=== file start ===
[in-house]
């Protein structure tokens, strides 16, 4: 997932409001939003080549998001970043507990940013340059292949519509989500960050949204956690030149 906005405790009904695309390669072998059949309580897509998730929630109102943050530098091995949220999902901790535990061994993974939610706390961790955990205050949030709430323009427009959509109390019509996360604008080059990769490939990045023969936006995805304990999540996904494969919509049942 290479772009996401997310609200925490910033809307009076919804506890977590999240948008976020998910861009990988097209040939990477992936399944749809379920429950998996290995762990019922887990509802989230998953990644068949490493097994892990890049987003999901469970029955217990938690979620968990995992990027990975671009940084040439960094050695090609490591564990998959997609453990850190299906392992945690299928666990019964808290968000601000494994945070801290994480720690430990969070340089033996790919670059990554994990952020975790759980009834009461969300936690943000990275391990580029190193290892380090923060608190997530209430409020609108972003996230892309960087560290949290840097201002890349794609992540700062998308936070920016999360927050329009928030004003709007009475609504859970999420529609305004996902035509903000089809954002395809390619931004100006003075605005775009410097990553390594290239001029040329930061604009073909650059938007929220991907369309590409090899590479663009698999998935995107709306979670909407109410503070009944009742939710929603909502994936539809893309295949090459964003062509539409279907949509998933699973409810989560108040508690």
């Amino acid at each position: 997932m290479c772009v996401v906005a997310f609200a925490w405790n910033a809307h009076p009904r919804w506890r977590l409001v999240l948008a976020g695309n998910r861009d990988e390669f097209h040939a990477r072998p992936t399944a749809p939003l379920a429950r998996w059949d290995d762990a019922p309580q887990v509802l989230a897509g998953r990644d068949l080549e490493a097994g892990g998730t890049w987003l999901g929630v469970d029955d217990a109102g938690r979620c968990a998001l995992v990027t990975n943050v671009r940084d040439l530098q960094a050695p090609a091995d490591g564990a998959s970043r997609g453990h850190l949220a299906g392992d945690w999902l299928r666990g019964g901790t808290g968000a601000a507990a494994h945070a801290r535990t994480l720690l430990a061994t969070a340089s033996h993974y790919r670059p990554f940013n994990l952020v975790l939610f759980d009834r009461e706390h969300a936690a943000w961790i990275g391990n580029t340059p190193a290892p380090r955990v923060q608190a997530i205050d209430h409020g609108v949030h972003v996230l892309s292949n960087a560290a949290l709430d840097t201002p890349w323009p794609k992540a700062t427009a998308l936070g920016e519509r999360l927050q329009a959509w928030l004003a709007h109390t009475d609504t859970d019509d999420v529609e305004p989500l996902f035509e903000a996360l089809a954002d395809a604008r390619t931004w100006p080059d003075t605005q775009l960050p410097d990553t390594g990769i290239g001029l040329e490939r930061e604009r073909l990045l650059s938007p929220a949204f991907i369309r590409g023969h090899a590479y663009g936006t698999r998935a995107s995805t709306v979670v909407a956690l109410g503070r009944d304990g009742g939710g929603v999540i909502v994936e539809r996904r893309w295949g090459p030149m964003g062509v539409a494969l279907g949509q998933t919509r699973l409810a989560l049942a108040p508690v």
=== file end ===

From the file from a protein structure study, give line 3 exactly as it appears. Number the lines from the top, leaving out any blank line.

């Amino acid at each position: 997932m290479c772009v996401v906005a997310f609200a925490w405790n910033a809307h009076p009904r919804w506890r977590l409001v999240l948008a976020g695309n998910r861009d990988e390669f097209h040939a990477r072998p992936t399944a749809p939003l379920a429950r998996w059949d290995d762990a019922p309580q887990v509802l989230a897509g998953r990644d068949l080549e490493a097994g892990g998730t890049w987003l999901g929630v469970d029955d217990a109102g938690r979620c968990a998001l995992v990027t990975n943050v671009r940084d040439l530098q960094a050695p090609a091995d490591g564990a998959s970043r997609g453990h850190l949220a299906g392992d945690w999902l299928r666990g019964g901790t808290g968000a601000a507990a494994h945070a801290r535990t994480l720690l430990a061994t969070a340089s033996h993974y790919r670059p990554f940013n994990l952020v975790l939610f759980d009834r009461e706390h969300a936690a943000w961790i990275g391990n580029t340059p190193a290892p380090r955990v923060q608190a997530i205050d209430h409020g609108v949030h972003v996230l892309s292949n960087a560290a949290l709430d840097t201002p890349w323009p794609k992540a700062t427009a998308l936070g920016e519509r999360l927050q329009a959509w928030l004003a709007h109390t009475d609504t859970d019509d999420v529609e305004p989500l996902f035509e903000a996360l089809a954002d395809a604008r390619t931004w100006p080059d003075t605005q775009l960050p410097d990553t390594g990769i290239g001029l040329e490939r930061e604009r073909l990045l650059s938007p929220a949204f991907i369309r590409g023969h090899a590479y663009g936006t698999r998935a995107s995805t709306v979670v909407a956690l109410g503070r009944d304990g009742g939710g929603v999540i909502v994936e539809r996904r893309w295949g090459p030149m964003g062509v539409a494969l279907g949509q998933t919509r699973l409810a989560l049942a108040p508690v």